‘The principal event of the week has been the production of The Magic Slipper by the Colville Opera company, who made their first appearance at the Bush-street Theatre, Nov. 3 to the largest audience of the season… . Miss Eme Roseau, the leading star of this organization, although a beautiful woman, cannot be congratulated on achieving a recognition for any attainments requisite for the position… . Miss Kate Everleigh made a handsome Prince, and might perhaps have scored a success had she been compelled to act the part in pantomime. Miss Ella Chapman nightly received a warm welcome for the sake of ”auld lang syne,” and bids fair to retain her former popularity, as she has already succeeded in dancing herself into the good graces of her audiences. Miss Ada Lee’s graceful bearing, and the charming and pleasing manner in which she portrayed the Prince’s secretary, have made her a favorite. The admiration this little lady excites is not one white lessened by the fact that she bears a great resemblance to her sister Jennie, and the she possesses the most shapely limbs ever seen here… .’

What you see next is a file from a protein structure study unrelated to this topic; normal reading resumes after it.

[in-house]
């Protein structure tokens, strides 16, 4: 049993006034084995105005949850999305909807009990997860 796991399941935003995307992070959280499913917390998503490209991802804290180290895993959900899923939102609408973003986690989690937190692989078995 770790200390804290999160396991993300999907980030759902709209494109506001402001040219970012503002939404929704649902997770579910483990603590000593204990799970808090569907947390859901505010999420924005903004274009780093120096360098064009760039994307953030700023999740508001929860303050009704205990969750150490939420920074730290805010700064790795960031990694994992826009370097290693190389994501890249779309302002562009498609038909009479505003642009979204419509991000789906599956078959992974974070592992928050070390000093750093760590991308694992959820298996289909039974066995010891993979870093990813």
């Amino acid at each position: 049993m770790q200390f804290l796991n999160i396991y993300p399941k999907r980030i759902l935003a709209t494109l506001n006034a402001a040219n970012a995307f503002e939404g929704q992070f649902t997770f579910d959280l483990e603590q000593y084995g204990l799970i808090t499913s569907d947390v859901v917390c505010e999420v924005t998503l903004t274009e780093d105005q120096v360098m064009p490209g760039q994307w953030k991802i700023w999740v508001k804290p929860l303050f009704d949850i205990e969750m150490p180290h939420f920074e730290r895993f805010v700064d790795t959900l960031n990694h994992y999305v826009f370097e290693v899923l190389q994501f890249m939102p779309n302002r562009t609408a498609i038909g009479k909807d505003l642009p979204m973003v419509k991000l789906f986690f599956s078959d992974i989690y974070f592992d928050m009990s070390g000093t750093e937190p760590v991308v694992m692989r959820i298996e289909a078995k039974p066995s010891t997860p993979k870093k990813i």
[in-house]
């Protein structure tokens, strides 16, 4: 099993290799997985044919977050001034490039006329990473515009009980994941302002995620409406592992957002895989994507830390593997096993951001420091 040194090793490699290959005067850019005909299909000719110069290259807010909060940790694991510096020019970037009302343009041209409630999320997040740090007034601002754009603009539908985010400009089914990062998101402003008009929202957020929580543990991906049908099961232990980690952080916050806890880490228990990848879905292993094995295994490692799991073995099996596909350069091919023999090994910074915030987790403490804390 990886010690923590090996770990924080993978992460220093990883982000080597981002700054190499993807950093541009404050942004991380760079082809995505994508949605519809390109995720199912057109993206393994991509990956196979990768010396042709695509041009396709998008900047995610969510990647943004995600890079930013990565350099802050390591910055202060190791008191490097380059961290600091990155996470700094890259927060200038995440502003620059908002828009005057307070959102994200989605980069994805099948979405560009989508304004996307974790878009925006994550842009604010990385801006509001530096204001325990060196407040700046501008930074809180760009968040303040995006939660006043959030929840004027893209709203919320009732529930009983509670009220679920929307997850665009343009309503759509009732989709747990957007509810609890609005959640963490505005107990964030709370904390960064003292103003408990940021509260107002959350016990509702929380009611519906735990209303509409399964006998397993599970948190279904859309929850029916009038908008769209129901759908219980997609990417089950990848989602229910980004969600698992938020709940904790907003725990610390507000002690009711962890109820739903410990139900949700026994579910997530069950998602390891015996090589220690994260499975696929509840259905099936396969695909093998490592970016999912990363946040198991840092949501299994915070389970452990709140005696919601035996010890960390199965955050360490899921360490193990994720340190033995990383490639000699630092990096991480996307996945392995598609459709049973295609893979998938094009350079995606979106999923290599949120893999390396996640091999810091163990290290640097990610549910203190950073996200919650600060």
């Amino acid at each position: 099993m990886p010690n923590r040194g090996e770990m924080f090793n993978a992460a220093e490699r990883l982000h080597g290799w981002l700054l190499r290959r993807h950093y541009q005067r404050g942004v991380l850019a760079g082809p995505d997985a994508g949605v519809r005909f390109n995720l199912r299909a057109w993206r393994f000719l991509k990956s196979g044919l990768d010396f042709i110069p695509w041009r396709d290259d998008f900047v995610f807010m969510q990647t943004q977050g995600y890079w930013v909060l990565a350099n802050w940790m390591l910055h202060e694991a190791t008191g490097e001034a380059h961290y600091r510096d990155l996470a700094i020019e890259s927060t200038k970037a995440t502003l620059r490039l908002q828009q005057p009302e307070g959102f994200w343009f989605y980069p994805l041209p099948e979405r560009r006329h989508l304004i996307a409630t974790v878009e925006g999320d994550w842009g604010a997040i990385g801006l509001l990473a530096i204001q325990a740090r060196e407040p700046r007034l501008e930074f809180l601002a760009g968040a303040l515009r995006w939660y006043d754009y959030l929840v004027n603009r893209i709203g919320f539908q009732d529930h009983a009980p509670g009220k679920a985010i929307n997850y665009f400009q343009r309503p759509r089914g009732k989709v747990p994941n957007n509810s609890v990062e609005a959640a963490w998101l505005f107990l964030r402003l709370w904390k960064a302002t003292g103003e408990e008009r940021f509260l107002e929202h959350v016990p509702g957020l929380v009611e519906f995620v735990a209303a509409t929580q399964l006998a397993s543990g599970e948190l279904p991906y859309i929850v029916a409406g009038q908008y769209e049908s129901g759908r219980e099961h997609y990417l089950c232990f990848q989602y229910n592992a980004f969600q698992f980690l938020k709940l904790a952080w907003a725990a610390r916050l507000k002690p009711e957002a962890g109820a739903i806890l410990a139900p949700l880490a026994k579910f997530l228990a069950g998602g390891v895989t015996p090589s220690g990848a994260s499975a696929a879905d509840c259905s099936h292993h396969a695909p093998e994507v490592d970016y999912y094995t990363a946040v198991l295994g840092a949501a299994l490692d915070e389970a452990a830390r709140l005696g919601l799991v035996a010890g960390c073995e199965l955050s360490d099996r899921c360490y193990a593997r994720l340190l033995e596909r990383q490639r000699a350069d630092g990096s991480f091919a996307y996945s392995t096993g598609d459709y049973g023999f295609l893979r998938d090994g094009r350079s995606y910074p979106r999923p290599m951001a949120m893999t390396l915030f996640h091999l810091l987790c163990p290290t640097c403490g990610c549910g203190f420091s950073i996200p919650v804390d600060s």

(The New York Clipper, New York, New York, Saturday, 22 November 1879, p. 274g)

Melbourne, Australia, 17 April 1884 – Opera House, Melbourne
‘Mr F.C. Burnand’s burlesque Blue Beard was produced at this theatre last (Easter) Monday. Miss Jennie Lee, Miss Ada Lee, and Mr Harry Taylor sustain the principal roles. The piece suffered much from imperfect rehearsal, and has not go in through going order yet.’
Melbourne, Australia, 21 April 1884 – Opera House, Melbourne
Blue Beard now runs smoothly and evenly. The various performances are at home in their roles, and the burlesque may have a good run. Miss Jennie Lee and Miss Ada Lee are the life and soul of the piece.’
(The Era, London, Saturday, 21 June 1884, p. 15c)

‘Miss Ada Lee has returned to London after an absence of several years in Australia and South Africa, having fulfilled successful engagements with Messrs Williamson and Musgrove, Brough and Boucicault, and Frank Thornton and Jennie Lee.’
(The Era, London, Saturday, 17 August 1895, p. 8c)

Ada Lee succumbed to the bubonic plague during a visit to Australia with the Charles Arnold Company, dying in Sydney on Saturday, 1 March 1902.